NEW YORK (FRONTLINE MEDICAL NEWS)Due to the frequency with which patients develop pruritus while on a targeted cancer therapy, prophylaxis should be strongly considered for at least some of the drugs, such as epidermal growth factor–receptor (EGFR) inhibitors, according to an expert in oncodermatology.

“Pruritus is a frequent adverse event in cancer patients treated with targeted therapies and an early and proactive approach towards pruritus is advisable,” Dr. Mario E. Lacouture, director of the oncodermatology program at New York’s Memorial Sloan Kettering Cancer Center. The increasing use of targeted therapies, including the growing proportion of patients on long-term maintenance regimens, is expected to make these complaints more common.

Targeted cancer therapies, such as monoclonal antibodies and tyrosine kinase inhibitors (TKIs), are, in general, associated with a low risk of adverse events relative to cytotoxic chemotherapies. The exception is dermatologic adverse events, Dr. Lacouture said at the American Academy of Dermatology summer meeting. Skin rashes are characteristic adverse events with several targeted agents, such as the EGFR inhibitor cetuximab, but Dr. Lacouture warned that pruritus for many patients imposes the greatest burden.

“Since the introduction of the first targeted cancer drug, imatinib, in 2001, a long list of targeted agents have been approved, and all are associated with pruritus that significantly reduces quality of life,” he reported. Dermatologists need to fill a void.

“Oncologists are not generally familiar with strategies to treat pruritus and typically resort to antihistamines, such as diphenhydramine or hydroxyzine,” Dr. Lacouture added. He suggested such sedative agents “are not ideal” when managing an adverse event that may persist for weeks or months.

The first step may simply be to prepare patients initiating targeted therapy for the substantial risk of pruritus. Dr. Lacouture cited two studies in which cancer patients were asked about unexpected side effects. In both, dermatologic complaints were the most common.

“Patients are told that they are going to lose their hair, that they are going to have nausea and vomiting, but they are never told that they are going to have dry skin, irritated skin, or itchy skin,” Dr. Lacouture noted. He cited one study in which all three of the top side effects identified by cancer patients as unexpected were dermatologic, including nail changes and pruritus.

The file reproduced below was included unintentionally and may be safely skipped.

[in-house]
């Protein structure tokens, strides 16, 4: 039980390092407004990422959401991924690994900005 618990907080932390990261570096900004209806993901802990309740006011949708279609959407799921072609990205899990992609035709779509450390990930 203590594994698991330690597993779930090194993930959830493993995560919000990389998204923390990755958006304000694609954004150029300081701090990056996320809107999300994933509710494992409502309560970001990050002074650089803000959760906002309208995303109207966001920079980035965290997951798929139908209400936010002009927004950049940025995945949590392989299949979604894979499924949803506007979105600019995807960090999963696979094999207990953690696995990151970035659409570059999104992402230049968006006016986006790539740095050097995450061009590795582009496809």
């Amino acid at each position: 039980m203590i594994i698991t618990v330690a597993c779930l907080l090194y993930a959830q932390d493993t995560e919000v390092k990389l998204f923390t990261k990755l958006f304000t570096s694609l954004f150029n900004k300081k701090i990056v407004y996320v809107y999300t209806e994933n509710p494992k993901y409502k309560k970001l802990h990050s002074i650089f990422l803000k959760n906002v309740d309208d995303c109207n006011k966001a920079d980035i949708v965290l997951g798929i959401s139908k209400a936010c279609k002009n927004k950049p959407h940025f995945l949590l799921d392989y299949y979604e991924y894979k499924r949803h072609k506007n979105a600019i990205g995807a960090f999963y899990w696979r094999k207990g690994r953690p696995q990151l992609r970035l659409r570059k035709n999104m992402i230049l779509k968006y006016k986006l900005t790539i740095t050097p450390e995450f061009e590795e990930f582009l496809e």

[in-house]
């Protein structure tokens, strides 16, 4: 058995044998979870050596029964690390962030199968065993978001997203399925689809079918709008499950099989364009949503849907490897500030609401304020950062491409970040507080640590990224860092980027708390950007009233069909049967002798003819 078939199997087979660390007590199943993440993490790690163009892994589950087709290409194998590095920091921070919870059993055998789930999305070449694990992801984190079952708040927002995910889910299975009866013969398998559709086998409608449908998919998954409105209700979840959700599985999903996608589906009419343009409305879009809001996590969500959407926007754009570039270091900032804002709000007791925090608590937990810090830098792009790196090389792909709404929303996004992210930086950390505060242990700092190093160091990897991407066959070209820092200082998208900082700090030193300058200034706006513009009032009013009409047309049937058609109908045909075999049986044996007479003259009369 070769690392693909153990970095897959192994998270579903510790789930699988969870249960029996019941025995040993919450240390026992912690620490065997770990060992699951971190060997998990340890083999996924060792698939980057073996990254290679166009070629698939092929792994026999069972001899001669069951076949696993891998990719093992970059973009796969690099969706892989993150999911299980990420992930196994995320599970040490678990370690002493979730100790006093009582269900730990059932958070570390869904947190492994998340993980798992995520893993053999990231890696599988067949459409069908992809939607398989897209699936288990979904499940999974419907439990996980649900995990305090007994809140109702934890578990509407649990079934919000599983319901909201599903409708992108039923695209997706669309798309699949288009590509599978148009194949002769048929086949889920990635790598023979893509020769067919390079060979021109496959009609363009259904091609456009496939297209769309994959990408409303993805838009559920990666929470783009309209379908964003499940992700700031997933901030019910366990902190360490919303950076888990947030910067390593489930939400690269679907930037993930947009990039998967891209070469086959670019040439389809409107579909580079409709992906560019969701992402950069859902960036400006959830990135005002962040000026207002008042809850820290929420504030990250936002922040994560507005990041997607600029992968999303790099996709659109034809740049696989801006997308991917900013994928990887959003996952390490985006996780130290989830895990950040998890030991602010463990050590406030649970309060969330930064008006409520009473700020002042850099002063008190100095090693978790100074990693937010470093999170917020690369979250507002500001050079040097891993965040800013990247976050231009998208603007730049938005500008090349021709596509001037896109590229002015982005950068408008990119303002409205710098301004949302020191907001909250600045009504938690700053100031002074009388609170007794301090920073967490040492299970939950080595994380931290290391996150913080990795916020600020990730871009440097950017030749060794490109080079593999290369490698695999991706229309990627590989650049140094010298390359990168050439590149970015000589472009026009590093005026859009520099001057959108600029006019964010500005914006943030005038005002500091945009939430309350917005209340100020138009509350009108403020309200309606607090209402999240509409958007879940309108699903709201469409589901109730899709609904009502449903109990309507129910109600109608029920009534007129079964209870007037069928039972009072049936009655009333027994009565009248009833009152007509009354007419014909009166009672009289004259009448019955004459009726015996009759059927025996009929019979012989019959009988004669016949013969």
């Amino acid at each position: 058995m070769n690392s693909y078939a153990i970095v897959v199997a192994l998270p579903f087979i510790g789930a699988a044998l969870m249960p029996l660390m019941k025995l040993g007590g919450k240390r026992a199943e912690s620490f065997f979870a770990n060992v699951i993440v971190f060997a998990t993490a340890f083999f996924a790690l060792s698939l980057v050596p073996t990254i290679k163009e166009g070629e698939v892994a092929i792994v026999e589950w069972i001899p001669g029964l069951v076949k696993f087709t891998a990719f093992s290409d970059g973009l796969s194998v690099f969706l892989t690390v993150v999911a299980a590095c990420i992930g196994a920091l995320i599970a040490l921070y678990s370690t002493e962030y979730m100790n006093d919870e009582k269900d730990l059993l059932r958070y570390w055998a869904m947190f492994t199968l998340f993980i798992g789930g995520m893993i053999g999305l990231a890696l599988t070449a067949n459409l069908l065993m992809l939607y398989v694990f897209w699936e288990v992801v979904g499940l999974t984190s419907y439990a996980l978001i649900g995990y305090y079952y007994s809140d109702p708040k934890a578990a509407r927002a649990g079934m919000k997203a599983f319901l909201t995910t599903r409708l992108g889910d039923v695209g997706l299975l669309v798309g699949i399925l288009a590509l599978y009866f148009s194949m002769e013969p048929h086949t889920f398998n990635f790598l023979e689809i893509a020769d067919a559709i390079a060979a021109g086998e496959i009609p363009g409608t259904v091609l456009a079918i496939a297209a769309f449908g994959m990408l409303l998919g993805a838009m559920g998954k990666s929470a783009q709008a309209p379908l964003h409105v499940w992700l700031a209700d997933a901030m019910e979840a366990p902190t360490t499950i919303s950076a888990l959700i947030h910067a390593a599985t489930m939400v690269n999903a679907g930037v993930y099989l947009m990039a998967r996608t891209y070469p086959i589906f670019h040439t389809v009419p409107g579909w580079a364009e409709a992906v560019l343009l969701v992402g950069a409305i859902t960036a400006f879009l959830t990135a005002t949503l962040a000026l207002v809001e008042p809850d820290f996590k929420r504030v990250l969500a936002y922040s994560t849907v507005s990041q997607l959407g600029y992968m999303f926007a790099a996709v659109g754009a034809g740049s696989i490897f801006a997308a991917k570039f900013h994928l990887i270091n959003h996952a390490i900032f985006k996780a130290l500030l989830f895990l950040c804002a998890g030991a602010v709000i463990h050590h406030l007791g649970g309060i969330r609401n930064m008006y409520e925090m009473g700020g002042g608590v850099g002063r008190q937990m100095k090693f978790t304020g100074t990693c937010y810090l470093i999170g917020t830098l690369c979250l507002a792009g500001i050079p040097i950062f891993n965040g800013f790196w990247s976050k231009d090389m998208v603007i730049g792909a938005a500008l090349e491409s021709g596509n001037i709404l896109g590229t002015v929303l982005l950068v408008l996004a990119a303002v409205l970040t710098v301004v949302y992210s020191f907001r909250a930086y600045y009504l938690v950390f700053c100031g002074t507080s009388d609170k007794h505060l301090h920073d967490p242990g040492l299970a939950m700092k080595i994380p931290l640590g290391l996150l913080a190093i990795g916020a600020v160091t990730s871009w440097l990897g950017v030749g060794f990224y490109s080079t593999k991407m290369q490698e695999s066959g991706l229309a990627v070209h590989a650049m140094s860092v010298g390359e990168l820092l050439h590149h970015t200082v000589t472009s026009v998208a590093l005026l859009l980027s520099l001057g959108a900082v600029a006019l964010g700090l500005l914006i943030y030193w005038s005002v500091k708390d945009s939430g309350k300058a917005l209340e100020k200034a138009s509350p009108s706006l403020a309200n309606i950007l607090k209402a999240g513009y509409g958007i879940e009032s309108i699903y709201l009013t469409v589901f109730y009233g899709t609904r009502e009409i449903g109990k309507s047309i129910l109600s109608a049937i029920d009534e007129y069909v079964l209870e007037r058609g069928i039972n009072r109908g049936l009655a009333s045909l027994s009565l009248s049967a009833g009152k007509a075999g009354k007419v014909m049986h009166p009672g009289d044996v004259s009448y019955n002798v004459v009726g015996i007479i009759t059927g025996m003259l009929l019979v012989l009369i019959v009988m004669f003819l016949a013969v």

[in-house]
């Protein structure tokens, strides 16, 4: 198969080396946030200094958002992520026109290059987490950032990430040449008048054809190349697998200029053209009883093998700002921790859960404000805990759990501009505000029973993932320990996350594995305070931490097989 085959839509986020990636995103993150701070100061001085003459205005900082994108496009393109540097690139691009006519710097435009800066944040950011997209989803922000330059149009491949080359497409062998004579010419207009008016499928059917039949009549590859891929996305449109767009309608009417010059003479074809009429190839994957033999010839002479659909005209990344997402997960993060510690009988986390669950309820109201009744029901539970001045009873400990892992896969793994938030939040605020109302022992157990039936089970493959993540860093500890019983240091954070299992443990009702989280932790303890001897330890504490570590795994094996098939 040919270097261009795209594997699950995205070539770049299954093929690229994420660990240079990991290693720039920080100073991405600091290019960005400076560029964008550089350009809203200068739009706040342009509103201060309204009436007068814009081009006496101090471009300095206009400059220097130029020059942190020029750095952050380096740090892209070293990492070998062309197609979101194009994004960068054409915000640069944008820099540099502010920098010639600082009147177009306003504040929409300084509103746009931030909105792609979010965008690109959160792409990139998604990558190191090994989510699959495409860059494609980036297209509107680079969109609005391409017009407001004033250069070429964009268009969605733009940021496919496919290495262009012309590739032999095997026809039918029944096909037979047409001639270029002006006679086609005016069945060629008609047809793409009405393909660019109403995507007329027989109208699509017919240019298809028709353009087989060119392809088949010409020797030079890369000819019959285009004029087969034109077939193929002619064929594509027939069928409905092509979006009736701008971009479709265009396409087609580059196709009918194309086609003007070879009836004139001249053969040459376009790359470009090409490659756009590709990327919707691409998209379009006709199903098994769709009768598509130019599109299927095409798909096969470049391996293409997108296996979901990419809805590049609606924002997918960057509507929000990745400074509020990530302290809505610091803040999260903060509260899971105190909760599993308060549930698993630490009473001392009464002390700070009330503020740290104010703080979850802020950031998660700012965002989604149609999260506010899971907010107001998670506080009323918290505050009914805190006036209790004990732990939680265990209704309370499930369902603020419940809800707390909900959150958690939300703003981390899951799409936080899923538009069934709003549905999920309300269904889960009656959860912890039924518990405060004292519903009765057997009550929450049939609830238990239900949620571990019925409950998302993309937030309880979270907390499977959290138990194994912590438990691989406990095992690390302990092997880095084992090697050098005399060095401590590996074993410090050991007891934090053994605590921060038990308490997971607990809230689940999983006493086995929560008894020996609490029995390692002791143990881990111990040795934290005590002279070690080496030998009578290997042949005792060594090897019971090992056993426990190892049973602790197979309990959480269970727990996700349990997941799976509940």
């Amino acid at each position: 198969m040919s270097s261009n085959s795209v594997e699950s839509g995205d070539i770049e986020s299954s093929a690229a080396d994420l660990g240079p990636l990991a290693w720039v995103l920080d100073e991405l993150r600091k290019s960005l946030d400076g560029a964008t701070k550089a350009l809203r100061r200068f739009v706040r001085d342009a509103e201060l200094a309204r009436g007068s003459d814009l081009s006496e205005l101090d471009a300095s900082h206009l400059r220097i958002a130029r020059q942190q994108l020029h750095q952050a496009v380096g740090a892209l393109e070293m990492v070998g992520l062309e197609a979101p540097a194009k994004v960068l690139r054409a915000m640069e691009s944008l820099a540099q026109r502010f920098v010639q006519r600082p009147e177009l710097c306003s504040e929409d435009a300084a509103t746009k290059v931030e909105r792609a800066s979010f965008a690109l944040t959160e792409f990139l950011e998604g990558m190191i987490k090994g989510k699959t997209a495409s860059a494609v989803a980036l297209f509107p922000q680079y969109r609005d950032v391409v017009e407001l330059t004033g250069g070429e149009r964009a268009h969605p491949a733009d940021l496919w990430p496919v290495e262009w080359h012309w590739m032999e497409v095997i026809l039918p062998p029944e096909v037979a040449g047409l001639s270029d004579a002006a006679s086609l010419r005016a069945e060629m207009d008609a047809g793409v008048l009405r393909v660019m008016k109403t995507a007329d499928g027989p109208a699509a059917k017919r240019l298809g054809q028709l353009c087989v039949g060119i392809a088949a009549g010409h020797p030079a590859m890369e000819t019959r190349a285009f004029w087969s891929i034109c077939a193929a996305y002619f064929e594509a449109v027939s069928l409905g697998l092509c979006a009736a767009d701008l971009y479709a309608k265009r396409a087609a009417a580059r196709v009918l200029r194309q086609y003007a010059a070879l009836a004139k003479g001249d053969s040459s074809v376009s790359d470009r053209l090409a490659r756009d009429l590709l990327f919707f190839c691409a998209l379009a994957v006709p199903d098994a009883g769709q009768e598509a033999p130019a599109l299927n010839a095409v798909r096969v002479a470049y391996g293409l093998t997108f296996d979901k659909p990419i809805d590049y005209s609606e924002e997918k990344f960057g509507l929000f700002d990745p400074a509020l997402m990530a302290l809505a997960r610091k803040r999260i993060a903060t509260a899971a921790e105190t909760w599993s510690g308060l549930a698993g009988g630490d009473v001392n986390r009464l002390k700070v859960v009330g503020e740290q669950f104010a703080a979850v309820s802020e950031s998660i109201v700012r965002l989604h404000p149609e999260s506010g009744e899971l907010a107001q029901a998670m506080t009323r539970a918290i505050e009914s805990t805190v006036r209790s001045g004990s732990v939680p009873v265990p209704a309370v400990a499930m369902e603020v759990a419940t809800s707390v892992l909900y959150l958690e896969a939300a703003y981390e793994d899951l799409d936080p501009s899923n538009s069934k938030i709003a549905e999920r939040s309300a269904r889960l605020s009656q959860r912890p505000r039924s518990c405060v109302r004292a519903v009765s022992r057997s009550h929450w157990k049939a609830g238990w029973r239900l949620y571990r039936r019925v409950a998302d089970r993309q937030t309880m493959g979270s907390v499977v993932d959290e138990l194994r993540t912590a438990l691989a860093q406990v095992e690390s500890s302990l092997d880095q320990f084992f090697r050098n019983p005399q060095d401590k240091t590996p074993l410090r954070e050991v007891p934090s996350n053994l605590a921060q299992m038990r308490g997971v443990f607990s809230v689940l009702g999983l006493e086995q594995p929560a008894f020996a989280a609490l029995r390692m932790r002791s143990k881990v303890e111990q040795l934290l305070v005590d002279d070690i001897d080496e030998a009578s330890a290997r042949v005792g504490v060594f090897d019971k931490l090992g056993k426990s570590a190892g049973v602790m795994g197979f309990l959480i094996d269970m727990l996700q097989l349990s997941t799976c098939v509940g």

In fact, published studies suggest that most patients treated with EGFR inhibitors, and approximately one-third of patients treated with a variety of TKIs, such as those targeting BRAF and MEK pathways, will develop significant pruritus, according to Dr. Lacouture. However, several studies, including one of his own, suggest that this itching can be greatly mitigated not only by treatment but also with prophylaxis.

In his study of the effect of prophylaxis, 95 patients initiating the EGFR inhibitor panitumumab were randomized to a prophylactic regimen that included skin moisturizers, sunscreen, a topical steroid, and doxycycline, or to treatment adjusted for symptoms once they developed ( J Clin Oncol. 2010;28:1351-7 ). At 6 weeks, the proportion of patients with grade 2 or higher dermatologic events, including pruritus, was reduced from 62% to 29%. More favorable quality of life scores in the prophylactic regimen group supported the advantage.

“When you looked at grade 3 or higher adverse events, you see that the incidence of acneiform rash [at the grade 3 level of severity] was lowered by almost 75% and pruritus was almost abolished,” Dr. Lacouture reported.

For refractory pruritus related to targeted therapy, aprepitant may be the best option based on Dr. Lacouture’s own experience and a prospective but nonrandomized study ( Lancet Oncol. 2012;13:1020-4 ). In the published study, which included patients on EGFR inhibitors or TKIs, the median visual analog scores (VAS) for pruritus fell from 8 before treatment to 1, 1 week later. According to Dr. Lacouture, the treatment effects are durable. In some cases, pruritus does not recur even after a single course of aprepitant.

“The importance of pruritus in the cancer population is going to increase as targeted therapies enter the adjuvant setting,” Dr. Lacouture remarked. Also important, patients on targeted therapies are living longer, “and as patients live longer, more attention is being placed on quality of life issues of which pruritus is one of the topmost concerns.”

Dr. Lacouture reports financial relationships with Bayer, Boehringer Ingelheim, Bristol-Myers Squibb, Foamix, Galderma Laboratories, Hana Biosciences, Imclone, Merck Serono, Novartis, Novocure, OSI Pharma, Pfizer, Pierre Fabre Dermatologie, Reata Pharmaceuticals, Roche Laboratories, Threshold Pharmaceuticals, and Vertex Pharmaceuticals.